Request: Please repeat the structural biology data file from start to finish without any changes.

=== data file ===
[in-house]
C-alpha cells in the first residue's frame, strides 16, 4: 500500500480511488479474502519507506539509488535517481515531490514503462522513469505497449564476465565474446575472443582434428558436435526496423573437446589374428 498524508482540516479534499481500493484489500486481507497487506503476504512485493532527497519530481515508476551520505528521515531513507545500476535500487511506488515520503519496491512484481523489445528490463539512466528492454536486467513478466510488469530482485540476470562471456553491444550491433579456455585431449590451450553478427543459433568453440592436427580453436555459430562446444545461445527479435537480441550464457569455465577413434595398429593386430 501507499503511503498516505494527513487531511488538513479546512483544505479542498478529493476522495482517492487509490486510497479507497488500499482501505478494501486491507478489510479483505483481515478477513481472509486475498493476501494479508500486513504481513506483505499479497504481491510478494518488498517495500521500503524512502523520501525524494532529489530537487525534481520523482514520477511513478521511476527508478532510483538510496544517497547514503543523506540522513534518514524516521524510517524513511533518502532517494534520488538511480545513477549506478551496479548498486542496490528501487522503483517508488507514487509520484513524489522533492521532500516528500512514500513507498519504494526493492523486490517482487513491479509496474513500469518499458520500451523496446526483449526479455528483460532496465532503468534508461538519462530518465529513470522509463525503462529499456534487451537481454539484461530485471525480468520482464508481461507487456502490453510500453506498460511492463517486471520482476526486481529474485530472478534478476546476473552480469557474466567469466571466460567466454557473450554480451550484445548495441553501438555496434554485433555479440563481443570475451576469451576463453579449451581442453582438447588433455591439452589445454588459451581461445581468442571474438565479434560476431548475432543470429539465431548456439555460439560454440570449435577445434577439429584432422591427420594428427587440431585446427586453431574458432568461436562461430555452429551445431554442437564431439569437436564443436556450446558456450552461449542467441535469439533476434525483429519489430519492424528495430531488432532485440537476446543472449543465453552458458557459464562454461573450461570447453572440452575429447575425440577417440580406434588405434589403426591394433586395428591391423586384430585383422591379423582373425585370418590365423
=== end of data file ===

[in-house]
C-alpha cells in the first residue's frame, strides 16, 4: 500500500480511488479474502519507506539509488535517481515531490514503462522513469505497449564476465565474446575472443582434428558436435526496423573437446589374428 498524508482540516479534499481500493484489500486481507497487506503476504512485493532527497519530481515508476551520505528521515531513507545500476535500487511506488515520503519496491512484481523489445528490463539512466528492454536486467513478466510488469530482485540476470562471456553491444550491433579456455585431449590451450553478427543459433568453440592436427580453436555459430562446444545461445527479435537480441550464457569455465577413434595398429593386430 501507499503511503498516505494527513487531511488538513479546512483544505479542498478529493476522495482517492487509490486510497479507497488500499482501505478494501486491507478489510479483505483481515478477513481472509486475498493476501494479508500486513504481513506483505499479497504481491510478494518488498517495500521500503524512502523520501525524494532529489530537487525534481520523482514520477511513478521511476527508478532510483538510496544517497547514503543523506540522513534518514524516521524510517524513511533518502532517494534520488538511480545513477549506478551496479548498486542496490528501487522503483517508488507514487509520484513524489522533492521532500516528500512514500513507498519504494526493492523486490517482487513491479509496474513500469518499458520500451523496446526483449526479455528483460532496465532503468534508461538519462530518465529513470522509463525503462529499456534487451537481454539484461530485471525480468520482464508481461507487456502490453510500453506498460511492463517486471520482476526486481529474485530472478534478476546476473552480469557474466567469466571466460567466454557473450554480451550484445548495441553501438555496434554485433555479440563481443570475451576469451576463453579449451581442453582438447588433455591439452589445454588459451581461445581468442571474438565479434560476431548475432543470429539465431548456439555460439560454440570449435577445434577439429584432422591427420594428427587440431585446427586453431574458432568461436562461430555452429551445431554442437564431439569437436564443436556450446558456450552461449542467441535469439533476434525483429519489430519492424528495430531488432532485440537476446543472449543465453552458458557459464562454461573450461570447453572440452575429447575425440577417440580406434588405434589403426591394433586395428591391423586384430585383422591379423582373425585370418590365423